For many in the retail and grocery industry, a commitment to sustainability begins with their choice of bag. Planet-friendly packaging and totes help with the reduction of waste and send a strong brand message to consumers.

Both paper and reusable plastic bags contribute to a healthier environment, but many factors differentiate the two options.

According to a 2022 report by the Columbia Climate School, “to equal the relatively low global warming impact of plastic bags, paper and cotton bags need to be used many times; however, it’s unlikely that either could survive long enough to be reused enough times to equal the plastic bag’s lower impact.”

“While people often assume that paper is a more eco-friendly option, most experts agree that reusable plastic bags are ultimately better for the environment,” says Michael Bove, Senior Sales Manager, PreZero US, a company that makes reusable grocery and retail poly bags out of recycled materials from their recycling facilities. “To make an informed decision, you must look at the full scope and life cycle of each material.”

Proponents of paper immediately point to the recyclability of paper over plastic, but it’s important to understand that not all paper bags are created equal. Many used in the retail industry feature heavy coatings, plastic liners and inks that render them attractive but unrecyclable. Additionally, if a paper bag gets wet or soiled by food, liquid or other elements, the paper quality degrades and is more likely to become trash instead of recycled into a new paper product.

It’s also important to understand the differences between single-use plastic bags and reusable poly bags made from post-consumer recycled content. Traditional single-use plastic bags have earned their reputation for harming the environment. The UN Environment Programme warns that, “We have seen a worrying shift towards single-use plastic products, items that are meant to be thrown away after a single short use,” and “85% ends up in landfills or as unregulated waste.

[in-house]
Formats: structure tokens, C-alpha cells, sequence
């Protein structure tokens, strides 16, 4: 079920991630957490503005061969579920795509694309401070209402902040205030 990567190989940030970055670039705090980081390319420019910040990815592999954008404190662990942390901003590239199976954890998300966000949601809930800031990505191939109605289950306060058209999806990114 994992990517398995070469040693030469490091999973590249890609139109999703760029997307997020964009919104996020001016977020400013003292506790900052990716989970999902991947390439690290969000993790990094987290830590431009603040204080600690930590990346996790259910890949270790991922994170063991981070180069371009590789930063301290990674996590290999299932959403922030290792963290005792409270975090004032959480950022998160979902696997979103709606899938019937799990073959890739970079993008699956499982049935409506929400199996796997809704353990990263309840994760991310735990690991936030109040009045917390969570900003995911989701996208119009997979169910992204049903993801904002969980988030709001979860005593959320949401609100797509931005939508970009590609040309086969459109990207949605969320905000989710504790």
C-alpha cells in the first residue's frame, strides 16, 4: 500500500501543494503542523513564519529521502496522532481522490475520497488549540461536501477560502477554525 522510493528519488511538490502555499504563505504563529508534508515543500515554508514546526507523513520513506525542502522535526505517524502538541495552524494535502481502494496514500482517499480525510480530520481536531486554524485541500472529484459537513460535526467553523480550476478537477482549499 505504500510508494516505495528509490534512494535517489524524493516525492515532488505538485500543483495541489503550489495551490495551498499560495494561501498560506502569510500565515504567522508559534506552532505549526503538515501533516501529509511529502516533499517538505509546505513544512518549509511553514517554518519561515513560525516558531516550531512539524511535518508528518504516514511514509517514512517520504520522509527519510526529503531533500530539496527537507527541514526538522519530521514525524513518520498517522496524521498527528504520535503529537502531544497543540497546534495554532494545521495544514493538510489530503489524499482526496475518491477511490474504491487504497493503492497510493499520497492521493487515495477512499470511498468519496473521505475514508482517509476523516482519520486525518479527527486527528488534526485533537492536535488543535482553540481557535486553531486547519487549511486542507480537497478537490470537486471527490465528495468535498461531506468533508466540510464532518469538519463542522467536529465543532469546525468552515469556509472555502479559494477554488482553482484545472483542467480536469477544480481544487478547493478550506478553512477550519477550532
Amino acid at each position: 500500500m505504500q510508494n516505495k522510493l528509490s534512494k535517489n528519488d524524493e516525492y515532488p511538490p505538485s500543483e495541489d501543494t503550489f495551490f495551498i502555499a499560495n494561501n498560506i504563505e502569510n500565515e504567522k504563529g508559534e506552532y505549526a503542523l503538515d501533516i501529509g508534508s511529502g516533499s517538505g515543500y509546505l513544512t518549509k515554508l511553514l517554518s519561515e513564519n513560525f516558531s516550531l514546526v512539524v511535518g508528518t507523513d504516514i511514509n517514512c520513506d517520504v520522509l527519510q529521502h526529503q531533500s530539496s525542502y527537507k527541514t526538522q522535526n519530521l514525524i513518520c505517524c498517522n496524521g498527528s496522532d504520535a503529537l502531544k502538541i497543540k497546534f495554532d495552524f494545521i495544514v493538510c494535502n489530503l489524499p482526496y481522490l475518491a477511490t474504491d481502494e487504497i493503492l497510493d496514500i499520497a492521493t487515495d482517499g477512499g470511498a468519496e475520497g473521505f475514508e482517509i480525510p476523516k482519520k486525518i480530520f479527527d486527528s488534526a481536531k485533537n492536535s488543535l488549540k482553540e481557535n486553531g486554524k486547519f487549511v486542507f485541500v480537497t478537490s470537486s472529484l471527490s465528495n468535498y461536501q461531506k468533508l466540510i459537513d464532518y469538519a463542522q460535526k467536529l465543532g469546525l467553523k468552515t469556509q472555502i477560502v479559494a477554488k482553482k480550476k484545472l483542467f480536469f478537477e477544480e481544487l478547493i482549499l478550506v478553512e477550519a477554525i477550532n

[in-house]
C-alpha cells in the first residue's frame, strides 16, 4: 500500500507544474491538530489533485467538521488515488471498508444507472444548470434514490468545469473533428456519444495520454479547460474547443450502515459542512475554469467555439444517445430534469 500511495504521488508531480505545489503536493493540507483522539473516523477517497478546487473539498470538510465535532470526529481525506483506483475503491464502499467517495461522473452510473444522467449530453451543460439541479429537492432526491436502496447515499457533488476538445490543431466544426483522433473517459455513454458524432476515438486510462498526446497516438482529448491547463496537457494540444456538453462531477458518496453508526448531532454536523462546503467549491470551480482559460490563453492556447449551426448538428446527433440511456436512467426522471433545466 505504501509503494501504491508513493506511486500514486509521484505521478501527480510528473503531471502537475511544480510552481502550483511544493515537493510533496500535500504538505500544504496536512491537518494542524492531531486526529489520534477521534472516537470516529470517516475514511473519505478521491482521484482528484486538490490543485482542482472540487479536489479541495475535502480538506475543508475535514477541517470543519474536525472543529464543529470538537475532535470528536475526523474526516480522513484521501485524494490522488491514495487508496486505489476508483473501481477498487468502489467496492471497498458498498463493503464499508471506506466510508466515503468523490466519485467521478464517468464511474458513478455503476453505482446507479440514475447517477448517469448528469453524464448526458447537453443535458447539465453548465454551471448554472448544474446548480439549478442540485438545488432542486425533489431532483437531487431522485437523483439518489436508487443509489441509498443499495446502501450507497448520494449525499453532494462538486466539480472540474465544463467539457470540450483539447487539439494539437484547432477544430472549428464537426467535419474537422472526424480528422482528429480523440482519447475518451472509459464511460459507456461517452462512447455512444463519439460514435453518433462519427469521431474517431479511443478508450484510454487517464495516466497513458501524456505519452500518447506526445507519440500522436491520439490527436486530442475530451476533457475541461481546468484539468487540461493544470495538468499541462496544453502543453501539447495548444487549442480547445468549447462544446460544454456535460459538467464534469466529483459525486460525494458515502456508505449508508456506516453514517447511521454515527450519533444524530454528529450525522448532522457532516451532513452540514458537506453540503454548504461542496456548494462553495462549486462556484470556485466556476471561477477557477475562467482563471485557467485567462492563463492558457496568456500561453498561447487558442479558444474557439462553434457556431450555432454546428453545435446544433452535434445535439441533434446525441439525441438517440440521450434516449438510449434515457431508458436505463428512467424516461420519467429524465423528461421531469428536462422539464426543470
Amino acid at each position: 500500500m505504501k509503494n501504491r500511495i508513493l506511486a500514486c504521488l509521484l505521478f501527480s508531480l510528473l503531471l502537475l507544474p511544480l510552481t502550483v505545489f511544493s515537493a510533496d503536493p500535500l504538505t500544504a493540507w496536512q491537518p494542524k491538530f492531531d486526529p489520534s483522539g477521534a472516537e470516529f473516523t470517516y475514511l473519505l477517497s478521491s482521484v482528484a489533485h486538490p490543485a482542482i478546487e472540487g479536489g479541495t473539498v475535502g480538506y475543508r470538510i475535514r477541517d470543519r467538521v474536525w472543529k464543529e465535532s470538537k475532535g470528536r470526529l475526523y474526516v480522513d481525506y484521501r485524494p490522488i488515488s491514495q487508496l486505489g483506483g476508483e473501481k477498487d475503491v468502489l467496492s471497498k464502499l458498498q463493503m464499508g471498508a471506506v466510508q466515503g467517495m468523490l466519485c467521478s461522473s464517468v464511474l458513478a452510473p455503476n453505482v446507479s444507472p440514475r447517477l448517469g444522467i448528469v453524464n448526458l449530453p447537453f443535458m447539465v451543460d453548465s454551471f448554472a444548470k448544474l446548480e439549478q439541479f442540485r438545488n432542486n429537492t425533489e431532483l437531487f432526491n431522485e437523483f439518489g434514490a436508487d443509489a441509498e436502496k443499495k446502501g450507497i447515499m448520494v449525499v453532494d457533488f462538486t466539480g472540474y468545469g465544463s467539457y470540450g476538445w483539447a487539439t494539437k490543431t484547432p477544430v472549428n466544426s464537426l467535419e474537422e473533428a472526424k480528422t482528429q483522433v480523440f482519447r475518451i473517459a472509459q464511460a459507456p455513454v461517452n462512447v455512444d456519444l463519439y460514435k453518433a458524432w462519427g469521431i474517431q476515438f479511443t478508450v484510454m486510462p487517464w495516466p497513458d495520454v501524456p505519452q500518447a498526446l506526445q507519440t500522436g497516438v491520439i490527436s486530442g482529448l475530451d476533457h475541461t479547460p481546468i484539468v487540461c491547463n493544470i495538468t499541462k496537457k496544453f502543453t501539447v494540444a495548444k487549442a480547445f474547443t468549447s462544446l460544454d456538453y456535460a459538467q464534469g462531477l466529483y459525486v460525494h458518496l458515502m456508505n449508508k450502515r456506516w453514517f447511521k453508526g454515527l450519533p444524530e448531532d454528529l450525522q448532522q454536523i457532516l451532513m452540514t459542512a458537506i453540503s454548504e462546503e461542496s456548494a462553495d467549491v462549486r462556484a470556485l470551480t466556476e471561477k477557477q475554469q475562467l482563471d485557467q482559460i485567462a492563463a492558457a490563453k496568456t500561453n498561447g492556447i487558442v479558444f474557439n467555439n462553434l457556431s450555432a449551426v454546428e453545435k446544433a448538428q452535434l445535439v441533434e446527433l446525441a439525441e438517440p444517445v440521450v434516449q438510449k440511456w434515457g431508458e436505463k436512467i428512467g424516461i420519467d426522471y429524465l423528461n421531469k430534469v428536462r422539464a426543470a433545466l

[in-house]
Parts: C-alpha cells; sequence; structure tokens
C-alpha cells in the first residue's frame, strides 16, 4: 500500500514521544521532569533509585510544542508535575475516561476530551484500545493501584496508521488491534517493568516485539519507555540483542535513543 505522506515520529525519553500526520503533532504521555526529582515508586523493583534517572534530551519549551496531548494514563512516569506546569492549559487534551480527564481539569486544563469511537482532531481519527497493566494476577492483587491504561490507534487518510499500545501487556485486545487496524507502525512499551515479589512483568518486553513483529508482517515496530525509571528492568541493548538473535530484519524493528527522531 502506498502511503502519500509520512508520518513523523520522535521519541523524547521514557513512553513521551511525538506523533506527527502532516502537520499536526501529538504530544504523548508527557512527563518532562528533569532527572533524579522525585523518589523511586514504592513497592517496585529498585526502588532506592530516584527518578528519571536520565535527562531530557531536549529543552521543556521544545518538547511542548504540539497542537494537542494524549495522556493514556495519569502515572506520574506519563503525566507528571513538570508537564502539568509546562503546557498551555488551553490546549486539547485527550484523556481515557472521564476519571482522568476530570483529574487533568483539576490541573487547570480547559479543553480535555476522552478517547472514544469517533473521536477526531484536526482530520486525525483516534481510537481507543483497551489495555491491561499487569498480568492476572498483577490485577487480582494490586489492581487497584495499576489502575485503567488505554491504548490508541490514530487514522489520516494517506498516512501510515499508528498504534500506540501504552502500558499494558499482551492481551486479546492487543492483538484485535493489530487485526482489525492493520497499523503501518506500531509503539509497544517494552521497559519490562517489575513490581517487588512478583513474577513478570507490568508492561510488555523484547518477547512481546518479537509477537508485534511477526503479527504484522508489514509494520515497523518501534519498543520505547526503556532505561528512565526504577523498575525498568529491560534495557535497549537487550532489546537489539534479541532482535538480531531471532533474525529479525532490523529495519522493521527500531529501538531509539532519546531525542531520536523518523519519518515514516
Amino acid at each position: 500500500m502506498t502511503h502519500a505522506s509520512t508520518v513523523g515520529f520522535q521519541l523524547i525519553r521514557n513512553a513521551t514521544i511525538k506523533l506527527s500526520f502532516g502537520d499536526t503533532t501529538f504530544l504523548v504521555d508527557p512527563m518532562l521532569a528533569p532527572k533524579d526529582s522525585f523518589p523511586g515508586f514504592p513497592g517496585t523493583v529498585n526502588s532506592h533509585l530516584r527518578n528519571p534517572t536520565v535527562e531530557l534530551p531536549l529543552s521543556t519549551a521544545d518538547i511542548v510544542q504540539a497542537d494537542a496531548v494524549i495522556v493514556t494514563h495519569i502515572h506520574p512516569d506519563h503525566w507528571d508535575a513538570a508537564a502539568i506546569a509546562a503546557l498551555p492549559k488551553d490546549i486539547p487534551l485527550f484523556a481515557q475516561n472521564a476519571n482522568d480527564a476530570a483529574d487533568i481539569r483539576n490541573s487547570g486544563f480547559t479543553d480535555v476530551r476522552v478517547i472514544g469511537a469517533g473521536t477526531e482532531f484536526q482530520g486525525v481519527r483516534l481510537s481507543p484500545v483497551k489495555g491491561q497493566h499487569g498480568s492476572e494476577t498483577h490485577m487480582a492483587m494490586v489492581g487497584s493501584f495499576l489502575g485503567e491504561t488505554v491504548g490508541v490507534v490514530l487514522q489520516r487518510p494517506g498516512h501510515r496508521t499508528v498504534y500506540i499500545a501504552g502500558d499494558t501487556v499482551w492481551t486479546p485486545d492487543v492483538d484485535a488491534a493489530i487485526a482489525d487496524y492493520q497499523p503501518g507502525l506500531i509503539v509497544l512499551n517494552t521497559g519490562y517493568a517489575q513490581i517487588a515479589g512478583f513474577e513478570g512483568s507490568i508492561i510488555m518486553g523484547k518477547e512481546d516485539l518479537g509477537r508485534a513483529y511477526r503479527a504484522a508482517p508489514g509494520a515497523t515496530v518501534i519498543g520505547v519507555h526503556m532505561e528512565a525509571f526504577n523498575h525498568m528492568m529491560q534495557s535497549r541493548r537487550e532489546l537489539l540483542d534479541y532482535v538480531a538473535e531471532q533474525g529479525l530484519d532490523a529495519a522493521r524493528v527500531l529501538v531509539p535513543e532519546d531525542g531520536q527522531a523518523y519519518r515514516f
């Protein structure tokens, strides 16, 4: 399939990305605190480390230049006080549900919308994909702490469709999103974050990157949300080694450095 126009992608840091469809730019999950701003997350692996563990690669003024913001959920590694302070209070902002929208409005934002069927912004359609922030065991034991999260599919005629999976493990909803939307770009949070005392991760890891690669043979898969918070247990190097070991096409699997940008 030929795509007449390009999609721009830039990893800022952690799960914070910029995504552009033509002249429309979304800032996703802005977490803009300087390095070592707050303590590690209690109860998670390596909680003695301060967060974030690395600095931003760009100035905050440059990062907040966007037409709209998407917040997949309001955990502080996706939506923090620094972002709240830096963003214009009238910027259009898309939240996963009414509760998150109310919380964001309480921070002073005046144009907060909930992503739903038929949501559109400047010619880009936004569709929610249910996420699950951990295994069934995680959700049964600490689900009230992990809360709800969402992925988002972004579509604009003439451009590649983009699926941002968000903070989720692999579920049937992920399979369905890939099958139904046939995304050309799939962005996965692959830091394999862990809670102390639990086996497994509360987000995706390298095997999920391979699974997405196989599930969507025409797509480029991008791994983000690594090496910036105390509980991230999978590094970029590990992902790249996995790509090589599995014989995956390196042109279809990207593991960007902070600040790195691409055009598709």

However, reusable plastic bags, like those made by PreZero, are made with at least 40% post-consumer recycled (PCR) content and are certified for at least 125 uses. When they get soiled, they can be hand or machine-washed without losing any structural integrity.

PreZero Vice President of Packaging Business Development, Roxanne Spiekerman says, “When we reuse the same material multiple times, the environmental benefit is even greater than that of merely recycling because no further processing or manufacturing needs to be done. There is a reason reuse comes before recycle in the mantra Reduce-Reuse-Recycle.”

Other important considerations: The production of paper bags uses more energy and water than that of reusable plastic bags, leading to greater carbon emissions. Plastic bags take up less space and weigh less — both factor into transportation and storage, which of course have environmental impact.  

When compared to paper bags, 1 million reusable LDPE (low density polyethylene) bags of equal size and capacity, weigh less than a third that of paper bags. This results in a smaller storage footprint and significant savings on transport costs.

To further minimize the environmental impact of reusable plastic bags, PreZero has become a leading advocate for store take-back programs, working with private companies and local governments to make it easier to recover plastic materials that can be recycled into new reusable bags.

Spiekerman maintains that, “PreZero is constantly assessing the full cycle of its products and is working tirelessly to find the best paths to sustainability.  Our goal is evident in our name.” she says. “At PreZero, we do everything we can to preserve resources and reduce the amount of non-reusable waste to zero.”

Learn more at www.prezero.us.



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